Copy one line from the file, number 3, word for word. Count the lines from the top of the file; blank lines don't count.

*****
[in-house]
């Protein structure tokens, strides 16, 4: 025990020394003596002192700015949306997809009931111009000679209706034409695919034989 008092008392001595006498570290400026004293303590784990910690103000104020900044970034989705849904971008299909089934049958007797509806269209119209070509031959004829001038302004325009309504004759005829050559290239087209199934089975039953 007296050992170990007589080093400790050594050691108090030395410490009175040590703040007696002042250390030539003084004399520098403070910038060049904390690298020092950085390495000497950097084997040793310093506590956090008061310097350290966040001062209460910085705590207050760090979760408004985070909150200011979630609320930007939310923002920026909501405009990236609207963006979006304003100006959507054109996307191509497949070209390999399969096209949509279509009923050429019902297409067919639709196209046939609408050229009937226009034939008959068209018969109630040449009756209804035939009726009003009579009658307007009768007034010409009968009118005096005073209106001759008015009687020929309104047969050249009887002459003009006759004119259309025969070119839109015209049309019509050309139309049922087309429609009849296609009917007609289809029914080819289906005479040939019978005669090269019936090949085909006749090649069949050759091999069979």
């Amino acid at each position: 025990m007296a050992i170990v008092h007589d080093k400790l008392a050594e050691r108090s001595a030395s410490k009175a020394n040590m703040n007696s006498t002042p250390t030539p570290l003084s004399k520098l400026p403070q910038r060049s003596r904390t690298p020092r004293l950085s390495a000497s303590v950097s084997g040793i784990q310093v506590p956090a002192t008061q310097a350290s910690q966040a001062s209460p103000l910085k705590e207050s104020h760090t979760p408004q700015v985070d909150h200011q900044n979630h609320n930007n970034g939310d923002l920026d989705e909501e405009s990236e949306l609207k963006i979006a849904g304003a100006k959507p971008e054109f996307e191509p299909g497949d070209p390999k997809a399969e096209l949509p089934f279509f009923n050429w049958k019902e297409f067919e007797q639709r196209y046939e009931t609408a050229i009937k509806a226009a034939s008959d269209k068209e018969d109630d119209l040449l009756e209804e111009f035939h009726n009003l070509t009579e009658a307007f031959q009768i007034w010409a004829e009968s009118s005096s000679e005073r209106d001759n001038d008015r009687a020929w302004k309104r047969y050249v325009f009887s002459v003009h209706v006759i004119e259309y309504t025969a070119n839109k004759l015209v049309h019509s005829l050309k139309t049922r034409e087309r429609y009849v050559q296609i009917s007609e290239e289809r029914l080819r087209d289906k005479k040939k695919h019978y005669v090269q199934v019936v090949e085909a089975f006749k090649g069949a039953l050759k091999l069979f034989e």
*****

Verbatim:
């Amino acid at each position: 025990m007296a050992i170990v008092h007589d080093k400790l008392a050594e050691r108090s001595a030395s410490k009175a020394n040590m703040n007696s006498t002042p250390t030539p570290l003084s004399k520098l400026p403070q910038r060049s003596r904390t690298p020092r004293l950085s390495a000497s303590v950097s084997g040793i784990q310093v506590p956090a002192t008061q310097a350290s910690q966040a001062s209460p103000l910085k705590e207050s104020h760090t979760p408004q700015v985070d909150h200011q900044n979630h609320n930007n970034g939310d923002l920026d989705e909501e405009s990236e949306l609207k963006i979006a849904g304003a100006k959507p971008e054109f996307e191509p299909g497949d070209p390999k997809a399969e096209l949509p089934f279509f009923n050429w049958k019902e297409f067919e007797q639709r196209y046939e009931t609408a050229i009937k509806a226009a034939s008959d269209k068209e018969d109630d119209l040449l009756e209804e111009f035939h009726n009003l070509t009579e009658a307007f031959q009768i007034w010409a004829e009968s009118s005096s000679e005073r209106d001759n001038d008015r009687a020929w302004k309104r047969y050249v325009f009887s002459v003009h209706v006759i004119e259309y309504t025969a070119n839109k004759l015209v049309h019509s005829l050309k139309t049922r034409e087309r429609y009849v050559q296609i009917s007609e290239e289809r029914l080819r087209d289906k005479k040939k695919h019978y005669v090269q199934v019936v090949e085909a089975f006749k090649g069949a039953l050759k091999l069979f034989e």